There is a huge difference between a capital injection and a loan that needs to be repaid.
If LH wants the government to inject capital without issuing them shares, they're essentially asking for a cash grant, helicopter money, a gift, a donation, a blank check, call it what you want.
While there at it, can Germany also send some money to my account? I was a good boy, I promise.
Did the German government shut down your business? Then they should compensate you. It's not like this was LH's mistake. Altmaier is on the record for saying that the government shouldn't interfere in company decisions. Then what about the government decision in March to effectively shut them down for 30 days, then another 30 days, then another 30 days?
Even cash grants come with strings attached, see the US 3 for example or AF/KL. There's still a long road ahead to restoring the passenger volumes projected post-June 15th when things open up again, some kind of compensation for the government interference will be needed.
Well, the internal government bickering between Altmaier and Scholz is done. Anyone's guess what the terms are and whether LH will accept. They still have options.
I have not heard of any planned domestic flight bans in Germany. Some domestic flying has ended on high speed train routes because train rides are more convenient - not because they might be cheaper. They often are not.
Latest rumors are that as we speak the government has sent some representative to Lufthansa's HQ to hand over the final negotiation offer mentioned above. Looks like decision time has come.
The press release stated that it was a compromise between Altmeier and Scholz, presumably mediated by Merkel. Since Altmeier wanted to keep LH as is, and Scholz wanted to cut routes and interfere in business decisions on what routes to fly, it would make sense for the offer to contain route cuts, e.g. fewer German domestic routes, maybe a need for LH to focus on more on FRA for domestic flights in lieu of MUC or the domestic point to point formerly done by Eurowings.
As for the convenience of replacing domestic air routes with train routes, from my experience in Germany it doesn't work too well when connecting to the US due to a lack of German service workers and complicated booking mechanisms. As someone who frequently travels for two kids and 3 suitcases at 70 lbs per person (e.g. 9 for a trip with my kids) it gets complicated, Europe isn't geared towards that. In Newark for example, you can hire someone on the spot, nice when your flight changes for around $5 per suitcase. In Frankfurt, on the other hand, you'll need reservations that need to include the date, time, flight number, train number, train car number, and seat number. God forbid anything changes. €72 later you'll be at the ICE train station. Of course, you'll still someone to unload it at your destination and pay for that as well. By the time you're done and at home, a lot of time could pass.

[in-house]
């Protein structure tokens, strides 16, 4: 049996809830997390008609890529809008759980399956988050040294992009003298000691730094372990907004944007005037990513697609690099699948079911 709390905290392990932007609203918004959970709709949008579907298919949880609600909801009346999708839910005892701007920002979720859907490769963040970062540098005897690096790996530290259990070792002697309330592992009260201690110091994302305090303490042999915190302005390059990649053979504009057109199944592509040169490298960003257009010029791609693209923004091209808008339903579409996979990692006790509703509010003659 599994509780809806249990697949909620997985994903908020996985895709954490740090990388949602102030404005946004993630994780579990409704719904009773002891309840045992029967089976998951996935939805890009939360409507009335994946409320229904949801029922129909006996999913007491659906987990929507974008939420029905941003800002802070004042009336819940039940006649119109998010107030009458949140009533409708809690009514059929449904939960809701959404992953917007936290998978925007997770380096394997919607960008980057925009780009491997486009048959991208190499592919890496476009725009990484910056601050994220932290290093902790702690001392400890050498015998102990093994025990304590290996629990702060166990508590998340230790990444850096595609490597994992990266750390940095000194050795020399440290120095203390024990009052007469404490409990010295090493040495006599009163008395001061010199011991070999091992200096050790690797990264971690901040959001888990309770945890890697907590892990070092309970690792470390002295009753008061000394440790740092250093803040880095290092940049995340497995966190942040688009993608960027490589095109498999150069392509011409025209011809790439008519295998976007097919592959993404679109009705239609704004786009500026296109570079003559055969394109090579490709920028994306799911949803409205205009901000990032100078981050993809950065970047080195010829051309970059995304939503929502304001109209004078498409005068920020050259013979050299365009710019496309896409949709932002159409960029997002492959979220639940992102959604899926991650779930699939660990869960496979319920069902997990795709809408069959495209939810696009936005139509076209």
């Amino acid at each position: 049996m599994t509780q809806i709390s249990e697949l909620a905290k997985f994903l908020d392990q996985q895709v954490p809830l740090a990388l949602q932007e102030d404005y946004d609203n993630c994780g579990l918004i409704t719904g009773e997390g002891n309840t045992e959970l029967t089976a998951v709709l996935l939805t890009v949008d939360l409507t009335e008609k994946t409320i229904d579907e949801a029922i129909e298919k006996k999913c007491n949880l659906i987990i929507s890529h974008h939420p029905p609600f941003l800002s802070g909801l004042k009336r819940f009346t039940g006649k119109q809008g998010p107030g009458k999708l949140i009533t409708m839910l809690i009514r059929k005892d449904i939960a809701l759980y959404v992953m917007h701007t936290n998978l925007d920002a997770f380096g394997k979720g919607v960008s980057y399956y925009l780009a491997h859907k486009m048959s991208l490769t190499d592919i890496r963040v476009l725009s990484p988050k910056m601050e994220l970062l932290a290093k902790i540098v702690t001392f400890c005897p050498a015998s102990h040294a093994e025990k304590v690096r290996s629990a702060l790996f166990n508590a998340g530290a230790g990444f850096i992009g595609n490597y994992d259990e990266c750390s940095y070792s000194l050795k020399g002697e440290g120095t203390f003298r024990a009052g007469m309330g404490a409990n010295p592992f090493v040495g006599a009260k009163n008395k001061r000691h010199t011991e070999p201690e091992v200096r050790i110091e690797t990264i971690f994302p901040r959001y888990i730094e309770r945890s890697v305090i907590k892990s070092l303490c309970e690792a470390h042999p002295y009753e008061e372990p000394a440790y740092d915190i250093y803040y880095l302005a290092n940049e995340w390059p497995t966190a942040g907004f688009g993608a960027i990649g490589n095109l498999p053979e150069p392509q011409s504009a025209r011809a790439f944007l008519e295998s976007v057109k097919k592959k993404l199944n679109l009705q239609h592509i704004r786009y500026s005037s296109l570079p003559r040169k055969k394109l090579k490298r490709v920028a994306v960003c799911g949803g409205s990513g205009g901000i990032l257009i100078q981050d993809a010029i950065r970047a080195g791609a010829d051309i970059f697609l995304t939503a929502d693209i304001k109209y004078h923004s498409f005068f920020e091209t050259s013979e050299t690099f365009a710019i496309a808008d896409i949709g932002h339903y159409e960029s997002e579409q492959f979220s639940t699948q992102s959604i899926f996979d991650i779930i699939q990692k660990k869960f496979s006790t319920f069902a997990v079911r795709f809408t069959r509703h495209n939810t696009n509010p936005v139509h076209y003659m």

It's $0 to have your luggage transferred by plane on your connecting flight, seamless to the passenger. You and your fellow travelers can head over to the Senator lounge, enjoy some food and get some rest, while a lot of work is done below deck. Then at your destination, there's a rental car waiting for you, which can be brought directly to the terminal with something like Hertz Platinum, even in Europe. What I'm seeing is a movement to make travel ever harder in Germany, with generous exemptions for politicians, I've seen their motorcade stand in no-parking zones blocking half the terminal many times before. Anyone who want to make things harder for regular citizens should be relegated to the same travel experience.
If SN does go bankrupt and the government nationalizes it, does it mean LH is out for good? They are taking over their shares in the company? Do we know how much longer SN can last without receiving government aid?
LH seems to want to use SN for the type of flying formerly assigned to EW, plus the transcontinental SN legacy routes, especially in Africa. As someone who used to fly the old SN into places like THF and has always enjoyed transfers at BRU, in my view SN's esprit de corps has suffered quite a bit under LH ownership. If I were the Belgian (or the Austrian) government I'd be careful to ensure that any commitments see my former national airline as a good representative of my country. OS coffee service, for example, is great advertising for Vienna coffeehouses. For LX, they have the Taste of Switzerland and the collaboration with the Peninsula in Asia. While SN has the Neuhaus Corner in BRU, there's presently no pendent on board, and charging even for pop reeks of EW, not of a national carrier.
2020: AMS | BRU | DEN | DFW | EWR | FRA | IAH | LAX | MCO | MUC | ORD | PTY | SFO | TXL